Croixleur Sigma is a Japanese doujin game developed by doujin circle “Souvenir Circ” and published by Nyu Media. Its inspiration is drawn from both the Ys and Devil May Cry series with fast and frenetic action over the shoulder of one of two blade dancing heroines being its main dish.
Aside from a rather generic story mode you have access to the regular lineup of Survival, Score Attack, and Challenge modes which add to the re-playability, but aren’t necessarily in the game’s favor.
Sticking closer to the basic formula of Devil May Cry, you are armed with a basic melee combo, canceling attacks and moves, a dodge maneuver, and up to four chainable special abilities as you gather more weapons. You collect coins after killing enemies and build up a chain for a higher score. Taking a single hit afterwards breaks it.
Unfortunately, the weapons you collect do not change anything about combat or your basic moves, their only good grace is that you can combo all of your special skills together which gives you incentive to mix and match the right weapons.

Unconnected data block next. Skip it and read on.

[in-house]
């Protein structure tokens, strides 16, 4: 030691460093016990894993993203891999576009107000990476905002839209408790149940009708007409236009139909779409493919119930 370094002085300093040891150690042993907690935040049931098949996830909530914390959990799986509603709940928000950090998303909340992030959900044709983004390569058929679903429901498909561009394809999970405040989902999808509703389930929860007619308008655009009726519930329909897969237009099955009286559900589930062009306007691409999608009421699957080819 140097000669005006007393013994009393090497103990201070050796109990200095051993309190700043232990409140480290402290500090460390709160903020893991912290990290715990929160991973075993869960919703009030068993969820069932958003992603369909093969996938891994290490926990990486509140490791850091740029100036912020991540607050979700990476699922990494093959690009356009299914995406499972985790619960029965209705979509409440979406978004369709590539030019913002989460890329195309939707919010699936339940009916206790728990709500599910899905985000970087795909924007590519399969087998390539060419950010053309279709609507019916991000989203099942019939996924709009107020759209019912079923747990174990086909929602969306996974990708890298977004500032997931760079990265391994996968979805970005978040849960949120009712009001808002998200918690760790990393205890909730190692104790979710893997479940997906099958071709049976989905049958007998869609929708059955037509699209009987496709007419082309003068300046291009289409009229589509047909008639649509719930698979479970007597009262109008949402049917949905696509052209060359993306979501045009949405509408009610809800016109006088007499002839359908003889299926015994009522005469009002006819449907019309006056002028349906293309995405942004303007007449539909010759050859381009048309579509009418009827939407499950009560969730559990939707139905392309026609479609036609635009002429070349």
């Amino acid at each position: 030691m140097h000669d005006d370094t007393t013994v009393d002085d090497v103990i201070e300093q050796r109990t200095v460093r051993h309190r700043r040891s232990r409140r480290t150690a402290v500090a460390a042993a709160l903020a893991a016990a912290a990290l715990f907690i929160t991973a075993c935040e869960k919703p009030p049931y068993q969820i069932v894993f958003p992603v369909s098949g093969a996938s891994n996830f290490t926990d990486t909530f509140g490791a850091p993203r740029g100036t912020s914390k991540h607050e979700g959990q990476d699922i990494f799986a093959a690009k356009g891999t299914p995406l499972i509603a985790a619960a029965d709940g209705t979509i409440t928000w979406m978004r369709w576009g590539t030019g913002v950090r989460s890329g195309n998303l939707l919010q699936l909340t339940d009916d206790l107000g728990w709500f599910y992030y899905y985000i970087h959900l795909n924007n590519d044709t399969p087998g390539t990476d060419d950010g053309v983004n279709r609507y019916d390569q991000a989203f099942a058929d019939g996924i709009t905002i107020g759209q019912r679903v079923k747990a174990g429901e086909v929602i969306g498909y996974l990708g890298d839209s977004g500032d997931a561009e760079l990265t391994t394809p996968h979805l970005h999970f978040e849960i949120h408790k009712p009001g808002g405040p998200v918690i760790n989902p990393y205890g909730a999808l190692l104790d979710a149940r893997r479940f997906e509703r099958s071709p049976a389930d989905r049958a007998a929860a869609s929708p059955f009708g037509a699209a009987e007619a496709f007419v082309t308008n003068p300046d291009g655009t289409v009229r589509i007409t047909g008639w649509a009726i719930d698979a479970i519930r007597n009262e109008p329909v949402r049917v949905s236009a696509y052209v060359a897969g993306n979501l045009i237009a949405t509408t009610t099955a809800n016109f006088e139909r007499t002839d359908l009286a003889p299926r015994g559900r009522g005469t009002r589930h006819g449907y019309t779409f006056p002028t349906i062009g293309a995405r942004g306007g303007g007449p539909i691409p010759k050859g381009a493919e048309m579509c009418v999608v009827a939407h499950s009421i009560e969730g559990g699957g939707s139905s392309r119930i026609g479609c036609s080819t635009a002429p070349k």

While this sounds like a tactical concept, you cannot save your load outs and most of the abilities do very little damage or have long charge up times that get you hurt, and the coup-de-grace to this idea is that the enemy variety is so poor that you can practically count the bestiary on a single hand.
Adding to the negativity is that there is no ‘parry and riposte’ move like a counter-attack, which one would imagine you’d find in this kind of game. Your only means of avoiding damage are dashing or hitting a monster just as they hit you which negates both parties.
You gain a split second of invincibility when you dash as a monster hits you, but this mechanic doesn’t work very well and makes fighting larger hordes a frustrating struggle.
Many times I found myself getting hit by attacks that I did in fact dodge. At the end of several moves there are dead-zones where you just can’t act and this leads to the breaking of a chain.
When fighting enemies you accrue levels as you fight but don’t be mistaken, these are not saved and they do not add anything to your character. Any enemy can either be one-hit-killed or take quite a beating determined by the floor you’re on.
It’s hard to recommend for replay value based on the above. While the combat itself feels satisfying overall, the enemies do not change between any of the modes and the weapons add nothing to the general fun factor.
The different modes don’t add much and the mystique of the game wears off in the first ten or twenty minutes, afterwards its coat of paint peels away and you’re left with a milquetoast experience that leaves you wanting for far more than is present.
Croixleur Sigma was reviewed using a code provided by Nyu Media. You can find additional information about Niche Gamer’s reviews/ethics policy here.